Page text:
- The Washington Times - Saturday, April 17, 2021

Crime victims have joined the fight to oust Philadelphia District Attorney Larry Krasner in his reelection bid next month.

They are telling their stories of what they describe as Mr. Krasner’s indifference to their plight in a television ad campaign launched this week by the Protect Our Police PAC, a group of current and former law enforcement officers focused on defeating Mr. Krasner, who they say made the city less safe with his far-left criminal justice agenda.

“He cares more about the criminals than he does about the victims,” Shaki’ra Wilson-Burroughs says in one ad. Ms. Wilson-Burroughs’ brother, Sgt. Robert Wilson III, was a Philadelphia police officer gunned down in the line of duty in 2015.

Mr. Krasner, who this year failed to win the endorsement of the Philadelphia Democratic Party, is one of a handful of top prosecutors pursuing a left-wing criminal justice agenda. They took office with campaigns bankrolled by political action committees backed by billionaire liberal activist George Soros.

These prosecutors, all of whom POP PAC seeks to unseat, argue that the criminal justice system is suffused with racism and, to make amends, pledge to limit charging and sentencing of offenders. 

Mr. Krasner, 60, has warned voters not to return to the “injustices of the past.”

His campaign did not respond to a request for comment about crime victims speaking out in the TV ads.

In the May 18 primary in the overwhelmingly Democratic city, Mr. Krasner will face Carlos Vega, 64, who spent 35 years as an assistant district attorney in Philadelphia before becoming one of the dozens Mr. Krasner fired as soon as he took office.

“I know many local mothers whose sons were murdered and they are seeing their cases unravel,” said Maria Martinez, whose son, Brian Lawhon II, died after he was viciously beaten at a 7-Eleven in 2019. “Some guy gets off, it’s like deja vu. You think losing your child would be the hardest part, but dealing with Mr. Krasner has been just as bad.”

Police charged a 26-year-old White man with murder when Mr. Lawhon died from his injuries at a local hospital. But Ms. Martinez told The Washington Times that Mr. Krasner’s office worked hard to lower the charges to aggravated assault.

She recently learned from a friend that the case had been continued. She said that when she reached out to the assistant district attorney he acknowledged that was true.

“He said he was sorry he’d forgotten to notify me and, at the end, said sort of ‘oh, by the way, I’m not handling your case anymore,” Ms. Martinez said. “He gave me the name of a woman who I called and was told she was on vacation. That was three weeks ago. I haven’t heard a thing.”

Philadelphia is not the only city in which PACs awash in Mr. Soros’ money have spent heavily to elect left-wing prosecutors. Mr. Krasner, for example, had no prosecutorial experience when one of Mr. Soros’ myriad Truth and Justice PACs showered him with more than $1.2 million.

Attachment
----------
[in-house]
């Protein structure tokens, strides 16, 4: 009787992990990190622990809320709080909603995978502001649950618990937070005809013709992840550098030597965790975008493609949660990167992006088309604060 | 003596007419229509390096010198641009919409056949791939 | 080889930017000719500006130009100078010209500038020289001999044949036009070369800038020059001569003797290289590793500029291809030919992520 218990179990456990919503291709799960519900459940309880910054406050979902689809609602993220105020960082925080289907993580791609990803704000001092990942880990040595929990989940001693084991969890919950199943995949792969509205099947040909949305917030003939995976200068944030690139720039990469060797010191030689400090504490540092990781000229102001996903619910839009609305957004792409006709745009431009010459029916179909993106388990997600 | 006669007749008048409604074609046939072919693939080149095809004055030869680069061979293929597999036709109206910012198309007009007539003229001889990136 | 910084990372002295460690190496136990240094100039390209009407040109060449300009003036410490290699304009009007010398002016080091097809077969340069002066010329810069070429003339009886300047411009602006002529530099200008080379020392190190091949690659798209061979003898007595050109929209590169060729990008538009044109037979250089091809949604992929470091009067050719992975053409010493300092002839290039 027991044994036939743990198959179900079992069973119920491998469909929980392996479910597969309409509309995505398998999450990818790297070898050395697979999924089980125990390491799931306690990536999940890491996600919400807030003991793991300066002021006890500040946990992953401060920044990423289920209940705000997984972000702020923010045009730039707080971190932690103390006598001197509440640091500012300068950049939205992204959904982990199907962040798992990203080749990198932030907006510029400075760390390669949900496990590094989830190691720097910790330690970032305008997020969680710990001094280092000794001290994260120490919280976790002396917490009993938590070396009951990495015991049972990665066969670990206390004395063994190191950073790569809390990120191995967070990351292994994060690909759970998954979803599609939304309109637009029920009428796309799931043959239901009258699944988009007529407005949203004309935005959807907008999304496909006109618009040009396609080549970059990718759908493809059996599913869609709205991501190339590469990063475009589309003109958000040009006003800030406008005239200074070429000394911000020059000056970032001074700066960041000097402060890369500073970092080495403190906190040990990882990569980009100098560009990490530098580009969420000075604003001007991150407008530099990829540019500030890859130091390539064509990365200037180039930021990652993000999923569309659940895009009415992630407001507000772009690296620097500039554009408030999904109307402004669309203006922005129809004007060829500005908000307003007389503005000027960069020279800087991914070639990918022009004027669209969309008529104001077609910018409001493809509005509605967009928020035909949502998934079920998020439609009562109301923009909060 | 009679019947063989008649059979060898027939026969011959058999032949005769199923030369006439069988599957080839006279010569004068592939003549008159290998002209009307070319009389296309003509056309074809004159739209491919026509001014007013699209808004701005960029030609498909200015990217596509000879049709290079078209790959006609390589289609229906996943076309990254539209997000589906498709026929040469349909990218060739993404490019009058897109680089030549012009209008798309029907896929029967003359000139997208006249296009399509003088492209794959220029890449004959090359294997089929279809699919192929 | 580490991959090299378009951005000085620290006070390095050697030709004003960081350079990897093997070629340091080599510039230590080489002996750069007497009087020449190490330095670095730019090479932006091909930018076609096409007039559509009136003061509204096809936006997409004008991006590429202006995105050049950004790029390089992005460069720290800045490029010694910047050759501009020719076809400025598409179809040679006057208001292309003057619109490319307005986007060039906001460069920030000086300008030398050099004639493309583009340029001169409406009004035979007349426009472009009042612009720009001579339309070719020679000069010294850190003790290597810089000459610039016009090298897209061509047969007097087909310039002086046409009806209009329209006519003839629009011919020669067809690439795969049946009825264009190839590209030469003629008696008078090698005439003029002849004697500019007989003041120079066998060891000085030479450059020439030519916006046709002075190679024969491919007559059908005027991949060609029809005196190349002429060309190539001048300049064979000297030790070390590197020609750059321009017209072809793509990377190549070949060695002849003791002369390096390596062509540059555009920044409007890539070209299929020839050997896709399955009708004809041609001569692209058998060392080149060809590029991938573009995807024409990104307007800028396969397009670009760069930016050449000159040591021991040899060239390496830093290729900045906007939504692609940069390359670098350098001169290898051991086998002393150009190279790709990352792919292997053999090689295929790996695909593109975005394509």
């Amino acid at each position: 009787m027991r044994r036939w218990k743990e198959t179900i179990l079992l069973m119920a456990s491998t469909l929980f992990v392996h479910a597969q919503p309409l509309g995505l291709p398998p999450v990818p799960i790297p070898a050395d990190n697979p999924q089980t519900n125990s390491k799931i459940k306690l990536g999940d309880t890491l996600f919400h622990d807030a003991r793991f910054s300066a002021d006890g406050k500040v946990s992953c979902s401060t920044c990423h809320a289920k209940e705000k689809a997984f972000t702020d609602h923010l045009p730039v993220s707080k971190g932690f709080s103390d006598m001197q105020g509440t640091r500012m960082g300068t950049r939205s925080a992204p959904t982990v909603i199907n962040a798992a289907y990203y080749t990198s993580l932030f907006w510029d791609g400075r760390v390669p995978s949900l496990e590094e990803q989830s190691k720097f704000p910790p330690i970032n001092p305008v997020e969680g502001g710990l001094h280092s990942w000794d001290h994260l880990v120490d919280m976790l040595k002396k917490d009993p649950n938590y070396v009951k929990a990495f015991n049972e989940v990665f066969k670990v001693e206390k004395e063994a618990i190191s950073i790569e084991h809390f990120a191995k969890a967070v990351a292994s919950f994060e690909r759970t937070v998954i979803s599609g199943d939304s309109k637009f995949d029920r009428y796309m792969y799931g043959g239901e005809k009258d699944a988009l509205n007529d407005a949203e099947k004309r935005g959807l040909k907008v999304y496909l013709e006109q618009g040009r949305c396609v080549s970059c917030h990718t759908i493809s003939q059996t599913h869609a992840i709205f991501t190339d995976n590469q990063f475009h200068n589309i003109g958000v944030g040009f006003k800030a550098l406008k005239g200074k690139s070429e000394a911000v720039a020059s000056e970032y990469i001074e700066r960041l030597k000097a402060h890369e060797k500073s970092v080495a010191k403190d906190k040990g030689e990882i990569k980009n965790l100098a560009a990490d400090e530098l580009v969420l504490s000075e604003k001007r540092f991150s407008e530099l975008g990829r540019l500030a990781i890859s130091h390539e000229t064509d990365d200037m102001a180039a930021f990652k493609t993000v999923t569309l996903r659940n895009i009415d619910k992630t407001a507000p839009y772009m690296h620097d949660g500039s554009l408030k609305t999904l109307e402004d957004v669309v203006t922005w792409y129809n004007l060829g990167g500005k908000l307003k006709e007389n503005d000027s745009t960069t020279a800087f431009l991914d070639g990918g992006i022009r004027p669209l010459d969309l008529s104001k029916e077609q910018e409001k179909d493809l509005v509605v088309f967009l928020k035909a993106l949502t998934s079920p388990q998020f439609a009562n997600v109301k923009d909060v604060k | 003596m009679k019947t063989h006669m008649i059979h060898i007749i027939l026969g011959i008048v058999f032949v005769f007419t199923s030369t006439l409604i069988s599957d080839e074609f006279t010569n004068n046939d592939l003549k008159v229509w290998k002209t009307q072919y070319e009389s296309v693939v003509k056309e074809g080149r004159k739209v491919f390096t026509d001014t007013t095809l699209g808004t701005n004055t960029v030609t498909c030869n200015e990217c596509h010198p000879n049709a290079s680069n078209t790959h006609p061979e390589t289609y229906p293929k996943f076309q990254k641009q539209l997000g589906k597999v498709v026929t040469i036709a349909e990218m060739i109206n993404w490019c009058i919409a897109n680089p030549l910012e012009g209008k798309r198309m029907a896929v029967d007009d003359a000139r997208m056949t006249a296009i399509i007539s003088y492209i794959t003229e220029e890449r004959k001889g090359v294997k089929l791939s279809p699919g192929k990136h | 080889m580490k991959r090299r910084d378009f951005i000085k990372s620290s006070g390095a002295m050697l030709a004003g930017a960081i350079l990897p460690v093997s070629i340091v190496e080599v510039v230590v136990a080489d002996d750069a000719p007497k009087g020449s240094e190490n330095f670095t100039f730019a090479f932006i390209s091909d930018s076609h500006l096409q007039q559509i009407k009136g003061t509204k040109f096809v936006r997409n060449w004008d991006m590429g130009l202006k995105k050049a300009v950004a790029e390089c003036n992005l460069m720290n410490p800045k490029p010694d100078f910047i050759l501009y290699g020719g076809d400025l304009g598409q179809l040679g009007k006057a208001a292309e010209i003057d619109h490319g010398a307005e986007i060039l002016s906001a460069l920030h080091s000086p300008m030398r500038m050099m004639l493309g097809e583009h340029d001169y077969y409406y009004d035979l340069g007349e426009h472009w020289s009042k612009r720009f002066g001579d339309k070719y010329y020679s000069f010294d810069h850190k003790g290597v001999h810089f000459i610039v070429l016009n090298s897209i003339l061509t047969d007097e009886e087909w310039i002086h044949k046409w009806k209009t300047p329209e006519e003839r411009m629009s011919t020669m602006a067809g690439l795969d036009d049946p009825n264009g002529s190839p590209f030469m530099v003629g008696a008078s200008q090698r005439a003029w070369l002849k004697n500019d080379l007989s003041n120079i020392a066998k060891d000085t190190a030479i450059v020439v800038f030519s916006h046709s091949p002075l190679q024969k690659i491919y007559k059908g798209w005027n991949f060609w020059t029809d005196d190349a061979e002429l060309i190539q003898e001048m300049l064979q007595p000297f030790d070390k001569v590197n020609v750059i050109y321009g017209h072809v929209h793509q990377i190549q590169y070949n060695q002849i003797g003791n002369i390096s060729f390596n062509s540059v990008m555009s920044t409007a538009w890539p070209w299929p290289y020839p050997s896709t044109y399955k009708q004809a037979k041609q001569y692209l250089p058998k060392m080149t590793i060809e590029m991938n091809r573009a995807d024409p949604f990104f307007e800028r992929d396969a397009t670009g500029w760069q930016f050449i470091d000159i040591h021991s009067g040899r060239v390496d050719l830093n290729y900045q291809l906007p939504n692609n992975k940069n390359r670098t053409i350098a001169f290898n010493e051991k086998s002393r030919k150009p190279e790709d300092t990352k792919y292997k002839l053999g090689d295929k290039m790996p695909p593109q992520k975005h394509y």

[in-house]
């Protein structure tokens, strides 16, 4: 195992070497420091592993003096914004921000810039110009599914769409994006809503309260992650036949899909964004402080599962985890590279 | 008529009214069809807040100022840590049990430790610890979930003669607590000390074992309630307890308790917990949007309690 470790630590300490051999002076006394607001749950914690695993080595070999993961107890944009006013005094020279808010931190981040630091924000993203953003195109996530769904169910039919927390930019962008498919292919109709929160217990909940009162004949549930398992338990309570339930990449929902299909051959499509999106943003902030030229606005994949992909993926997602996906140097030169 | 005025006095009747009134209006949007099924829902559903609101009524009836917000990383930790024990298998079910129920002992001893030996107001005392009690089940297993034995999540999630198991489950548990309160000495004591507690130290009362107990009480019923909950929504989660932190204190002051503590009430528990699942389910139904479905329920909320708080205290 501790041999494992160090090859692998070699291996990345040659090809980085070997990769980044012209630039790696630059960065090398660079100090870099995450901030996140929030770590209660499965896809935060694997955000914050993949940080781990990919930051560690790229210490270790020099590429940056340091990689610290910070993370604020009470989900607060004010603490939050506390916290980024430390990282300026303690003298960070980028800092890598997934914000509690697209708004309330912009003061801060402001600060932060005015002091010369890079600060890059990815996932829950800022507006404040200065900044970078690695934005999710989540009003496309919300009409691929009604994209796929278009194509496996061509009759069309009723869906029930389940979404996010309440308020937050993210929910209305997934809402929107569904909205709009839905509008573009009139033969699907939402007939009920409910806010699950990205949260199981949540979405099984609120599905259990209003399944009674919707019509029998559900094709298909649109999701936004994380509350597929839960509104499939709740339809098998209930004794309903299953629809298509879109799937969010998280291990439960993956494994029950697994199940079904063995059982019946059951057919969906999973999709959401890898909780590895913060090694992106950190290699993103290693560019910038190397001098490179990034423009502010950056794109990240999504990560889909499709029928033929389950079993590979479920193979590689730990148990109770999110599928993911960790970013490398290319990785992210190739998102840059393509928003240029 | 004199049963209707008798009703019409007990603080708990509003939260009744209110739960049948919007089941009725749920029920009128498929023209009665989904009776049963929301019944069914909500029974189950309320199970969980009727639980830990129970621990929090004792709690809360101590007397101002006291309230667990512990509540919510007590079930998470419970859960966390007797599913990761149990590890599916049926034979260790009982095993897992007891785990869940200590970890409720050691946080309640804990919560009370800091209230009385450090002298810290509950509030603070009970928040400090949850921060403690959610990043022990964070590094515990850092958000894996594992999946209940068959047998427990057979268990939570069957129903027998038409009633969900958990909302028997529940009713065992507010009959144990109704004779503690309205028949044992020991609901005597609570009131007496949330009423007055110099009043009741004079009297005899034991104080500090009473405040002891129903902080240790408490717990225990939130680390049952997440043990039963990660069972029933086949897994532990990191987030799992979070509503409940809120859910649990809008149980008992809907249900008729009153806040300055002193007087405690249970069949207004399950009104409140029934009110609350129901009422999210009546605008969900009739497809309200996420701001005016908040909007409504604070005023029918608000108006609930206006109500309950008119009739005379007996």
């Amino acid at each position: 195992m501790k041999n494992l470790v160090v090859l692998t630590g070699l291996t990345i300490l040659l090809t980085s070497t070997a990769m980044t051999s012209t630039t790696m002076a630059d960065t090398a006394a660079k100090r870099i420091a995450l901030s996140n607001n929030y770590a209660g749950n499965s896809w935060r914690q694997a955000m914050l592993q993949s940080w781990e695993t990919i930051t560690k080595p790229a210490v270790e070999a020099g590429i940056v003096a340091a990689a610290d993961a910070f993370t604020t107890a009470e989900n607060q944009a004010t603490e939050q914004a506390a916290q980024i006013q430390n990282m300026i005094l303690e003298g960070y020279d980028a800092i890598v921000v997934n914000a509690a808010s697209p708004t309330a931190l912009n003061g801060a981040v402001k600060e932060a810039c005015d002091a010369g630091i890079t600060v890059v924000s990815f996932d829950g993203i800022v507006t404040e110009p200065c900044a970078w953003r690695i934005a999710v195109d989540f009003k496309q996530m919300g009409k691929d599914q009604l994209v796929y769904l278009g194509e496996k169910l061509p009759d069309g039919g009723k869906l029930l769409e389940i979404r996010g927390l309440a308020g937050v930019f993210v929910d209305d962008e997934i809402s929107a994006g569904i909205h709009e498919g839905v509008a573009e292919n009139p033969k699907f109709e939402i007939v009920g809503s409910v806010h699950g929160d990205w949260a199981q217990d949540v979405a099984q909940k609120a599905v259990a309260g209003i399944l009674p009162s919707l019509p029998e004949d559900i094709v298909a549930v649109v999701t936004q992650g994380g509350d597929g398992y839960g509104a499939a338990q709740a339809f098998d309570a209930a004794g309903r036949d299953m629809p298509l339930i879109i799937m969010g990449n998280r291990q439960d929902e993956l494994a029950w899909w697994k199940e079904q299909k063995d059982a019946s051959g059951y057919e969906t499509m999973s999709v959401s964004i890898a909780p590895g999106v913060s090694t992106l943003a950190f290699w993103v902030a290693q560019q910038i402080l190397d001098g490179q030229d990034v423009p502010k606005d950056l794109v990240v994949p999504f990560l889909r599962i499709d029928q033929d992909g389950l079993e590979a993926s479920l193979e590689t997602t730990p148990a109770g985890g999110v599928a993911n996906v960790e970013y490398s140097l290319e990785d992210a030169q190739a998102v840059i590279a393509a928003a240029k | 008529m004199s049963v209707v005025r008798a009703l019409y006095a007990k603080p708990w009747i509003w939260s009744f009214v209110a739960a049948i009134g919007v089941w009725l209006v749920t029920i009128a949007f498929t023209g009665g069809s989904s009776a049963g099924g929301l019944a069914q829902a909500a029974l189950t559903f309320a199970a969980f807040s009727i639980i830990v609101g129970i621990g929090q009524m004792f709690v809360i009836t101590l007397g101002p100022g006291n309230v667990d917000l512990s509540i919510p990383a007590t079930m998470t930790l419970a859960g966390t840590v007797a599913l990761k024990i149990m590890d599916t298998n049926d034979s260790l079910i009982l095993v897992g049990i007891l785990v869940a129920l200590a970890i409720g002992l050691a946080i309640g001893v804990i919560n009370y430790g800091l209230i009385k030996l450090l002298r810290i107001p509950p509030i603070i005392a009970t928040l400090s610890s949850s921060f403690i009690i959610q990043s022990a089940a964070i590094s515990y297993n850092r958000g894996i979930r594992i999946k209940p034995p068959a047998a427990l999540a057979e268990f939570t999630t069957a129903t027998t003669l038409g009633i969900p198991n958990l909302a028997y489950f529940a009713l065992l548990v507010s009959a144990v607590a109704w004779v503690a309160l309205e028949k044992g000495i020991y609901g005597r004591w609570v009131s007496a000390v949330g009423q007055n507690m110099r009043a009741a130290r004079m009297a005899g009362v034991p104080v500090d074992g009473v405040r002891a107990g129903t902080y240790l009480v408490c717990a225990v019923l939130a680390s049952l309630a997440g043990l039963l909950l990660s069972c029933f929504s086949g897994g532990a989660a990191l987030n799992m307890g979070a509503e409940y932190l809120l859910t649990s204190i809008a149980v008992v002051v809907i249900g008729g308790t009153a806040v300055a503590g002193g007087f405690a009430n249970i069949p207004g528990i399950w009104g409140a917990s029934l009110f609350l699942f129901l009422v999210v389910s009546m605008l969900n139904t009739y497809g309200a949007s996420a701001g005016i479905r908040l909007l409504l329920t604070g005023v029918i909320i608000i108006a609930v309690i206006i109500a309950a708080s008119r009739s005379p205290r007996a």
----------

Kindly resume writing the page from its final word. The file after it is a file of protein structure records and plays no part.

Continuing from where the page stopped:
Before the 2017 race, no candidate for Philadelphia district attorney had spent $1 million on a campaign, records show.

Similar large amounts of money from Truth and Justice PACs backed prosecutorial bids in Los Angeles, St. Louis, Chicago and many smaller locations in at least 8 states.

In those big cities, violent crime has spiked to record levels. Violent crime also spiked across the country and in other cities.

In St. Louis, the top prosecutor funded by Mr. Soros’ PACs, Kimberly Gardner, was re-elected last November. In Los Angeles, where Mr. Soros-backed district attorney George Gascon took office in January, a recall effort led by crime victims’ families has been launched.

Another POP PAC ad that debuted this week, titled “Dangerous Policies/Deadly Consequences,” highlights how skyrocketing crime in the city has most harmed the very people Mr. Krasner claims to champion.

“Black and brown communities have suffered the most,” the ad says over a graphic highlighting violent incident rates.

In 2020, Philadelphia suffered  499 homicides, the most it had seen in 30 years, and the 2,240 people shot was a record. So far in 2021, the gun violence continues unabated, with the city’s 146 homicides as of April 15 an increase of 33% from last year.

Terri O’Connor’s husband, James, was a Philadelphia cop killed while executing a murder warrant in 2020. When Mr. Krasner tried to visit the hospital where Mr. O’Connor had been taken after his shooting, Philadelphia officers barred his way and refused to let him enter.

“He never called me,” Mrs. O’Connor told The Times.

They were high school sweethearts whose eldest son, James O’Connor V, is now a Philadelphia police officer.

The Justice Department took over her husband’s case, which Mrs. O’Connor described as an enormous improvement. But in her opinion, there should be no case because his four alleged killers had at one time all been facing charges, some of them murder, but been released because of Mr. Krasner‘s bail policies, according to former U.S. Attorney William McSwain and other critics of Mr. Krasner’s tenure.

“If Krasner doesn’t let them out my husband would still be alive,” she said.

• James Varney can be reached at jvarney@washingtontimes.com.

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